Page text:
Rav Heilprin continues with a detailed discussion of the importance of this study and he gives many examples of the kind of errors in learning and halacha which can be made when one is ignorant of the order of the generations of the chachamim.

Similarly, the Vilna Gaon is quoted as recommending the translation of the Greek writings of Josephus Flavius, a Jewish historian who lived at the time of the destruction of the second Temple, because his writings can help us understand chazal and their times.[6]

A good basic knowledge of Jewish history is essential to any serious Torah scholar. Without it, a scholar will make many elementary errors in his understanding, and possibly even errors in psak halacha. As we shall see, in future posts on this topic, the study of Jewish history serves several other important functions for a Torah Jew as well.


[1] See Rashi on Genesis 1:1, that really the Torah could have begun with the mitzvos (commandments) and skipped the historical narrative of Creation and the Patriarchs, except to establish the legitimacy of the Jewish claim to the land of Israel so that the nations cannot accuse us of being robbers. For a full discussion of this issue, see Ramban and Nachalas Yakov on Genesis 1:1.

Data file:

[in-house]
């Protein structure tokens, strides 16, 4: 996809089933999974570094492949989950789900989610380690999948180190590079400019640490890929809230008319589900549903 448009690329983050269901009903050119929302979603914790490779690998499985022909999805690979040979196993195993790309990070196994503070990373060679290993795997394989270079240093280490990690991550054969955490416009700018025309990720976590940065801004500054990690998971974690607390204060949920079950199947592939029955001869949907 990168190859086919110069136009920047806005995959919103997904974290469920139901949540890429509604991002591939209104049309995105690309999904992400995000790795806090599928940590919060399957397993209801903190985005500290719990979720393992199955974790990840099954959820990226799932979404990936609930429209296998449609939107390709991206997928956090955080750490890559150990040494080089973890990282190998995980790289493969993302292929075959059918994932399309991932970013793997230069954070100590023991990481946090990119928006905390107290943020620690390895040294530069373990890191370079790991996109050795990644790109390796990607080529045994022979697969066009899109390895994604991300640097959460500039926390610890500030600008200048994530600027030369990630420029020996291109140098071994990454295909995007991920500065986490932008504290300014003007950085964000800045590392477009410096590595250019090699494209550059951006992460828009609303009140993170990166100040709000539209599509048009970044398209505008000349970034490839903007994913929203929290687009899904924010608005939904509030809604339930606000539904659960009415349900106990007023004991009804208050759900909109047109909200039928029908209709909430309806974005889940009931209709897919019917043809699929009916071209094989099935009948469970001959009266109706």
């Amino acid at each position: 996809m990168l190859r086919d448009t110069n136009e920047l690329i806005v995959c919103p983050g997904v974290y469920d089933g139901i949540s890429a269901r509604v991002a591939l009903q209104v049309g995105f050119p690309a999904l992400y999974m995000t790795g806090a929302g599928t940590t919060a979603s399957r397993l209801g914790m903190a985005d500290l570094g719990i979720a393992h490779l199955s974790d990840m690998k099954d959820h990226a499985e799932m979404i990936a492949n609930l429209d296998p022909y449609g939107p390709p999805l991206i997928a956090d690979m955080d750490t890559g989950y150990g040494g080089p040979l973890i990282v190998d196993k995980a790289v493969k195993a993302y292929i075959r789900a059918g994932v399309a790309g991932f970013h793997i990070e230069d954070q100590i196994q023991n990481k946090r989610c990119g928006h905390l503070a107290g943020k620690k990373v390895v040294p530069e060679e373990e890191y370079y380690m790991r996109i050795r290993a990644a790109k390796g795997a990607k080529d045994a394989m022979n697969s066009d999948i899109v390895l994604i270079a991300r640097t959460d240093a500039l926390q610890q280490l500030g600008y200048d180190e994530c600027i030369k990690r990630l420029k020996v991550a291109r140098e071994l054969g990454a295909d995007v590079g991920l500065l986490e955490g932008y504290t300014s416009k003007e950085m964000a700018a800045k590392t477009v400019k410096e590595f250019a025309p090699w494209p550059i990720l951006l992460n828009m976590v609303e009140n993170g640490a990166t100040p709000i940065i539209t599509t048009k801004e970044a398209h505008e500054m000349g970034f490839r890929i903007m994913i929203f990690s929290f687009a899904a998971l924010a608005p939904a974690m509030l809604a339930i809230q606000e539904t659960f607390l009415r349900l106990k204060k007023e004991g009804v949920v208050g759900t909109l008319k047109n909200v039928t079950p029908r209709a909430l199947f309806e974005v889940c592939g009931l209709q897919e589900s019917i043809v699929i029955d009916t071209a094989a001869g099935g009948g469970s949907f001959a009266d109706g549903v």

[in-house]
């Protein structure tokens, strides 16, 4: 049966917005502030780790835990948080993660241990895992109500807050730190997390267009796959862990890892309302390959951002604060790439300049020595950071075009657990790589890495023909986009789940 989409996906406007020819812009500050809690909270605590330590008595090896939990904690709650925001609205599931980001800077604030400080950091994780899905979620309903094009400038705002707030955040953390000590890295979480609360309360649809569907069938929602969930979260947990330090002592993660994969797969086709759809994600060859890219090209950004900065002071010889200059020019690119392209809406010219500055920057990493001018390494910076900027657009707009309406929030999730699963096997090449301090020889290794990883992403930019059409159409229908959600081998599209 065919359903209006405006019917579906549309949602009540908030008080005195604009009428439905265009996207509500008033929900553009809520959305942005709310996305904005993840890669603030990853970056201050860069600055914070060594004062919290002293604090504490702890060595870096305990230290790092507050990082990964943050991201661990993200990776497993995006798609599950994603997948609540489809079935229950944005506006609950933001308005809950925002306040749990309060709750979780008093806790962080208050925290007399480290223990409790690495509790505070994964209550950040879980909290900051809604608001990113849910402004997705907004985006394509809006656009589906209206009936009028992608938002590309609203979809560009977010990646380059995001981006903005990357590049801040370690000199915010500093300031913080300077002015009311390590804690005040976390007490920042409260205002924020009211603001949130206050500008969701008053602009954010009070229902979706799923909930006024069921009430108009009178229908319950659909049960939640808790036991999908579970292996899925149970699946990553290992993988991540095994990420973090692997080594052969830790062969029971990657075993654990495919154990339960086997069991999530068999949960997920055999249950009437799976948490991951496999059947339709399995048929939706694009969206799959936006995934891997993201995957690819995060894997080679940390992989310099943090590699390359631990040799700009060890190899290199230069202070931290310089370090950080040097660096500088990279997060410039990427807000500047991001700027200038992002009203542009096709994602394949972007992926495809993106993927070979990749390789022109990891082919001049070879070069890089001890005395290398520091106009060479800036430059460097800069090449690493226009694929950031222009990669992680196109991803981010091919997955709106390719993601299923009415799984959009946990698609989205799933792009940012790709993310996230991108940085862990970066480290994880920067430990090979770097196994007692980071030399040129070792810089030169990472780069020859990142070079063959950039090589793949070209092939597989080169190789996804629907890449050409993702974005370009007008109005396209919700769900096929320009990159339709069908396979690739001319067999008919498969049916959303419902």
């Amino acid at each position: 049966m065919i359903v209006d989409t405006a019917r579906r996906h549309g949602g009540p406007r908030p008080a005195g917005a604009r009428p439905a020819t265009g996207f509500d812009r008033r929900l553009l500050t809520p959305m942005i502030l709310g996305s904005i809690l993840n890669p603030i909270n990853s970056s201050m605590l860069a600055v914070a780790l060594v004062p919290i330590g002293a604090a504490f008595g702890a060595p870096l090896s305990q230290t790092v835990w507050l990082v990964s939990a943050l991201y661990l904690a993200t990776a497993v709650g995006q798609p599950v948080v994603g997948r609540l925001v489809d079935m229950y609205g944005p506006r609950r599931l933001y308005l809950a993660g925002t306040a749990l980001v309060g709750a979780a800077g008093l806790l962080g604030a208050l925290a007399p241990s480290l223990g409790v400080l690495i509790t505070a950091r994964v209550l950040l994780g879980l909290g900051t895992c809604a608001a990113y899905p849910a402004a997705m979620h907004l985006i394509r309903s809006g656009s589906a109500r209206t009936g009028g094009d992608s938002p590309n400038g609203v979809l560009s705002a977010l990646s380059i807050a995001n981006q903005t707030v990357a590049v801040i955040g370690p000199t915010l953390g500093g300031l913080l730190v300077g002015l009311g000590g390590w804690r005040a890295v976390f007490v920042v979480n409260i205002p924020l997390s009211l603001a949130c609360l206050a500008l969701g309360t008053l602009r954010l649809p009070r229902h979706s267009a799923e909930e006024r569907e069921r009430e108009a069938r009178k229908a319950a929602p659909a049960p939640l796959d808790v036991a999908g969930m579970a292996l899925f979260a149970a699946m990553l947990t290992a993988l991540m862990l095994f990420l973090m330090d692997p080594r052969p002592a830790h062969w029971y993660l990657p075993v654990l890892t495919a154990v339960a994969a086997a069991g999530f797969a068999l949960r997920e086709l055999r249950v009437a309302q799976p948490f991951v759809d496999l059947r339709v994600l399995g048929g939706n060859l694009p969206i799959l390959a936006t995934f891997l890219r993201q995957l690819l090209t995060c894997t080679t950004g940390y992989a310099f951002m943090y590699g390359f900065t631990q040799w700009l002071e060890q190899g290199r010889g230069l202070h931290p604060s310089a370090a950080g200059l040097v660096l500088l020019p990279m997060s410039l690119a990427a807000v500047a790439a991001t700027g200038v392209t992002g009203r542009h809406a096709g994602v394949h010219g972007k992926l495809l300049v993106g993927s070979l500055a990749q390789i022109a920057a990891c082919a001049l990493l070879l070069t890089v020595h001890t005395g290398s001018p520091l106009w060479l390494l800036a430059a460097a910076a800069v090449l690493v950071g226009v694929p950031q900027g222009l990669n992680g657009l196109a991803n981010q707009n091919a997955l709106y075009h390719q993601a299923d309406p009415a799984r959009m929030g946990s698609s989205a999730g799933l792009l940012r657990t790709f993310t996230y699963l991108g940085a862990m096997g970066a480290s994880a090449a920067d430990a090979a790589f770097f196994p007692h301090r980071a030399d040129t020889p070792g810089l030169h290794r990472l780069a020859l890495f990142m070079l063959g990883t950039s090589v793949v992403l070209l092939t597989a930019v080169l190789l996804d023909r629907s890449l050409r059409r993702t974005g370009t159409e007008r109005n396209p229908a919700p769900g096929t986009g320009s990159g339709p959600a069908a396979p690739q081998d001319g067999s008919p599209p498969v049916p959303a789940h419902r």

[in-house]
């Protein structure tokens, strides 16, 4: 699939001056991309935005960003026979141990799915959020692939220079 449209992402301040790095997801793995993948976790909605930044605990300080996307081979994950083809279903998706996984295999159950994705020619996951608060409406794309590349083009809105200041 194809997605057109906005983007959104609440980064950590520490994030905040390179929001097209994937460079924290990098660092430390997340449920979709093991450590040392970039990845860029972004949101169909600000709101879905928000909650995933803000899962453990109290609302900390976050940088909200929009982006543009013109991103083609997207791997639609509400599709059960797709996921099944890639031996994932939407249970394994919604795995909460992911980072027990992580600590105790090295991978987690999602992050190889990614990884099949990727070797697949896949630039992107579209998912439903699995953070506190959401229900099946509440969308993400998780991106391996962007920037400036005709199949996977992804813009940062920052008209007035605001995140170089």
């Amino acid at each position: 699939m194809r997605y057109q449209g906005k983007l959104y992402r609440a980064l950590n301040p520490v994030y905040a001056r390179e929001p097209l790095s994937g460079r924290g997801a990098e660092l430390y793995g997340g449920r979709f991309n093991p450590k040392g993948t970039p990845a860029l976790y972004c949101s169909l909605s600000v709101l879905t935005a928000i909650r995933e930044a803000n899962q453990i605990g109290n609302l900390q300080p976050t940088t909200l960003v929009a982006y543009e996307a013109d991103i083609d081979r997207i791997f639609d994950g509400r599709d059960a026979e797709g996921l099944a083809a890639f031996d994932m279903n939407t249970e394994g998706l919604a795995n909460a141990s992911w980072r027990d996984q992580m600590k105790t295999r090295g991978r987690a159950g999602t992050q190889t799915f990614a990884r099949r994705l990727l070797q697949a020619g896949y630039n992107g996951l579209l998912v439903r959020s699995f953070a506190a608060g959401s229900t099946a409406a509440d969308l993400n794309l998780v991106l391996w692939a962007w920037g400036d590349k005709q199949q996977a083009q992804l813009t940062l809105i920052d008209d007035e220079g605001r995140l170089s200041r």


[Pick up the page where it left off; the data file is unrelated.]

[2] Rav Heilprin’s reasoning is that if God is willing to insert historical information in the Torah just to respond to the accusations of the nations, then certainly we should be knowledgeable in that historical information that is necessary for our basic understanding of Torah and halacha.

[3] This was a special praise that was said of R’ Yosi ben Chalafta, see Gittin 67a and Avos d’Rabbi Noson 18.

[4] This refers to the classic rabbinic work, Seder Olam Raba.

[5] Avos 5:21

[6] The Encyclopedia L’Toldos Gedolei Yisroel (ערך ר' אליהו מוולנא) states:
ר' אברהם בן הגאון מספר שאביו הגאון אמר לו שהוא משתוקק לראות את ספרי יוספוס פלביוס מתורגמים עברית משום "שעל ידם נוכל לבוא אל כוונתם של רבותינו ז"ל בתלמוד ובמדרשים בדברם במקומות רבים בעניני ארץ קדשנו בימי קדם ההם."


3 comments:

Tzemer Upishtim said...

Do you know of a way to teach history to kids in Grade 3,4 and almost grade 1?

LazerA said...

I've never taught that young an age, so I can't give you any tips from personal experience.

Fundamentally, it should be like teaching any subject to that age group. You present the material in a simplified and stimulating manner, focusing on basic themes that they will be able to build upon in later years.

What specific issues are you concerned about?

Tzemer Upishtim said...

First, making the Torah come alive through the study of ancient history.I thought to bring them to www.blmj.org/en/index.php . One time when I was there they had what would have been similar to the idols that Rachel Imeinu hid from her father Lavan.. Things of that sort.

Also,Teaching about Jewish history in different locales.. i.e. customs of Sephardim and Ashkenazim..with hands on things like making sephardic clothing, food and the like. The same with Ashkenazim..